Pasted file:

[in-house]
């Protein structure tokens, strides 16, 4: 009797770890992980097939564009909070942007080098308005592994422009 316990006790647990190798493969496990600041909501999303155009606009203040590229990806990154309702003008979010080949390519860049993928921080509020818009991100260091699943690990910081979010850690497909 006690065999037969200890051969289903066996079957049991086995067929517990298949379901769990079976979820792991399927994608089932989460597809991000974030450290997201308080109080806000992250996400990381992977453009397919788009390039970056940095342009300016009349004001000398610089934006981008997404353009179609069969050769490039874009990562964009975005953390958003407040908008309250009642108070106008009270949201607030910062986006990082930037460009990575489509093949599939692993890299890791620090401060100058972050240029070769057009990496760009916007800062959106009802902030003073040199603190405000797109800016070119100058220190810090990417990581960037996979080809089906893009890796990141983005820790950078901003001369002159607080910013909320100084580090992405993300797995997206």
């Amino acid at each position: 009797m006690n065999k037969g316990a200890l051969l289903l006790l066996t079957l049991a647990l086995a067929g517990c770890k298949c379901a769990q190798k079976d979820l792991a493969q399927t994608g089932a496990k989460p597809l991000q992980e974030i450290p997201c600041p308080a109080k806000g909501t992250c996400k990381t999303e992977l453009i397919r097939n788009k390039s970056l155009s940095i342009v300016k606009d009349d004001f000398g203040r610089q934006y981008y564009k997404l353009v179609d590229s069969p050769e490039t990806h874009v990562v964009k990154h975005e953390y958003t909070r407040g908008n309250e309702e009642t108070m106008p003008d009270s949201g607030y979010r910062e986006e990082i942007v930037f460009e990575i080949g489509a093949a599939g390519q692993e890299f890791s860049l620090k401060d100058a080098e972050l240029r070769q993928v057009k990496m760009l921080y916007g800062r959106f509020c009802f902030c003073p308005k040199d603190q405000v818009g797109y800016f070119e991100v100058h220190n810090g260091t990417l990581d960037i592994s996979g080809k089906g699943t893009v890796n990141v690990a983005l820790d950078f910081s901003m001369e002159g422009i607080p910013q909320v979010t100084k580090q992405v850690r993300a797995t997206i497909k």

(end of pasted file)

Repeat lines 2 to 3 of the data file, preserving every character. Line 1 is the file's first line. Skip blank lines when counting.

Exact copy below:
């Protein structure tokens, strides 16, 4: 009797770890992980097939564009909070942007080098308005592994422009 316990006790647990190798493969496990600041909501999303155009606009203040590229990806990154309702003008979010080949390519860049993928921080509020818009991100260091699943690990910081979010850690497909 006690065999037969200890051969289903066996079957049991086995067929517990298949379901769990079976979820792991399927994608089932989460597809991000974030450290997201308080109080806000992250996400990381992977453009397919788009390039970056940095342009300016009349004001000398610089934006981008997404353009179609069969050769490039874009990562964009975005953390958003407040908008309250009642108070106008009270949201607030910062986006990082930037460009990575489509093949599939692993890299890791620090401060100058972050240029070769057009990496760009916007800062959106009802902030003073040199603190405000797109800016070119100058220190810090990417990581960037996979080809089906893009890796990141983005820790950078901003001369002159607080910013909320100084580090992405993300797995997206």
């Amino acid at each position: 009797m006690n065999k037969g316990a200890l051969l289903l006790l066996t079957l049991a647990l086995a067929g517990c770890k298949c379901a769990q190798k079976d979820l792991a493969q399927t994608g089932a496990k989460p597809l991000q992980e974030i450290p997201c600041p308080a109080k806000g909501t992250c996400k990381t999303e992977l453009i397919r097939n788009k390039s970056l155009s940095i342009v300016k606009d009349d004001f000398g203040r610089q934006y981008y564009k997404l353009v179609d590229s069969p050769e490039t990806h874009v990562v964009k990154h975005e953390y958003t909070r407040g908008n309250e309702e009642t108070m106008p003008d009270s949201g607030y979010r910062e986006e990082i942007v930037f460009e990575i080949g489509a093949a599939g390519q692993e890299f890791s860049l620090k401060d100058a080098e972050l240029r070769q993928v057009k990496m760009l921080y916007g800062r959106f509020c009802f902030c003073p308005k040199d603190q405000v818009g797109y800016f070119e991100v100058h220190n810090g260091t990417l990581d960037i592994s996979g080809k089906g699943t893009v890796n990141v690990a983005l820790d950078f910081s901003m001369e002159g422009i607080p910013q909320v979010t100084k580090q992405v850690r993300a797995t997206i497909k």